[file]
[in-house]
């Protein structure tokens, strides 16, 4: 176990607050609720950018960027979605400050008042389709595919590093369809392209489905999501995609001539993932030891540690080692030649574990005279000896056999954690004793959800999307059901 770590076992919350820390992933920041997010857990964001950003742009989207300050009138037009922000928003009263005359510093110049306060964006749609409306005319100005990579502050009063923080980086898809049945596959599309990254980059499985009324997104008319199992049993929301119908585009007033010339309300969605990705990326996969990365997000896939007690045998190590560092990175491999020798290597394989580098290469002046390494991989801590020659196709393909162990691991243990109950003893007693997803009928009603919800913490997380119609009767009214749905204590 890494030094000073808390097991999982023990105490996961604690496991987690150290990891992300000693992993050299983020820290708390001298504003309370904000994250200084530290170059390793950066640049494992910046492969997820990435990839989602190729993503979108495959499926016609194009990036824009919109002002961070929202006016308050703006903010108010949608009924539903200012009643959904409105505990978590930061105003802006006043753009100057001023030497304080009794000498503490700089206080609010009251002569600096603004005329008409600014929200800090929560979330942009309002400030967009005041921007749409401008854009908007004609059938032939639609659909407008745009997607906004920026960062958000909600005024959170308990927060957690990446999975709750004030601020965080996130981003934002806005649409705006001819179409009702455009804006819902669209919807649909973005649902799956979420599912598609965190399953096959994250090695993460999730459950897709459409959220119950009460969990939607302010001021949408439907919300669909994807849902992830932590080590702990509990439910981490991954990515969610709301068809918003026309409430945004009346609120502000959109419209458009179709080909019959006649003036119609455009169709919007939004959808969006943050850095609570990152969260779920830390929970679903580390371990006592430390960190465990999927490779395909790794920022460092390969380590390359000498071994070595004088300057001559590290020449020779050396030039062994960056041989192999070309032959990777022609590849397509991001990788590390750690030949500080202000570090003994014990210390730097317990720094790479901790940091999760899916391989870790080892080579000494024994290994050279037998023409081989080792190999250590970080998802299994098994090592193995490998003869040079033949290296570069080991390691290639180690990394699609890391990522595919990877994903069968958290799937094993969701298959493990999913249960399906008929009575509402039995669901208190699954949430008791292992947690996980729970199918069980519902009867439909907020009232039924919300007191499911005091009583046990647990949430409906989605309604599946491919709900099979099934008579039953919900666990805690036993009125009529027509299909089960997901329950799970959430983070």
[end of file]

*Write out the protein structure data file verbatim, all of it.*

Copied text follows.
[in-house]
């Protein structure tokens, strides 16, 4: 176990607050609720950018960027979605400050008042389709595919590093369809392209489905999501995609001539993932030891540690080692030649574990005279000896056999954690004793959800999307059901 770590076992919350820390992933920041997010857990964001950003742009989207300050009138037009922000928003009263005359510093110049306060964006749609409306005319100005990579502050009063923080980086898809049945596959599309990254980059499985009324997104008319199992049993929301119908585009007033010339309300969605990705990326996969990365997000896939007690045998190590560092990175491999020798290597394989580098290469002046390494991989801590020659196709393909162990691991243990109950003893007693997803009928009603919800913490997380119609009767009214749905204590 890494030094000073808390097991999982023990105490996961604690496991987690150290990891992300000693992993050299983020820290708390001298504003309370904000994250200084530290170059390793950066640049494992910046492969997820990435990839989602190729993503979108495959499926016609194009990036824009919109002002961070929202006016308050703006903010108010949608009924539903200012009643959904409105505990978590930061105003802006006043753009100057001023030497304080009794000498503490700089206080609010009251002569600096603004005329008409600014929200800090929560979330942009309002400030967009005041921007749409401008854009908007004609059938032939639609659909407008745009997607906004920026960062958000909600005024959170308990927060957690990446999975709750004030601020965080996130981003934002806005649409705006001819179409009702455009804006819902669209919807649909973005649902799956979420599912598609965190399953096959994250090695993460999730459950897709459409959220119950009460969990939607302010001021949408439907919300669909994807849902992830932590080590702990509990439910981490991954990515969610709301068809918003026309409430945004009346609120502000959109419209458009179709080909019959006649003036119609455009169709919007939004959808969006943050850095609570990152969260779920830390929970679903580390371990006592430390960190465990999927490779395909790794920022460092390969380590390359000498071994070595004088300057001559590290020449020779050396030039062994960056041989192999070309032959990777022609590849397509991001990788590390750690030949500080202000570090003994014990210390730097317990720094790479901790940091999760899916391989870790080892080579000494024994290994050279037998023409081989080792190999250590970080998802299994098994090592193995490998003869040079033949290296570069080991390691290639180690990394699609890391990522595919990877994903069968958290799937094993969701298959493990999913249960399906008929009575509402039995669901208190699954949430008791292992947690996980729970199918069980519902009867439909907020009232039924919300007191499911005091009583046990647990949430409906989605309604599946491919709900099979099934008579039953919900666990805690036993009125009529027509299909089960997901329950799970959430983070």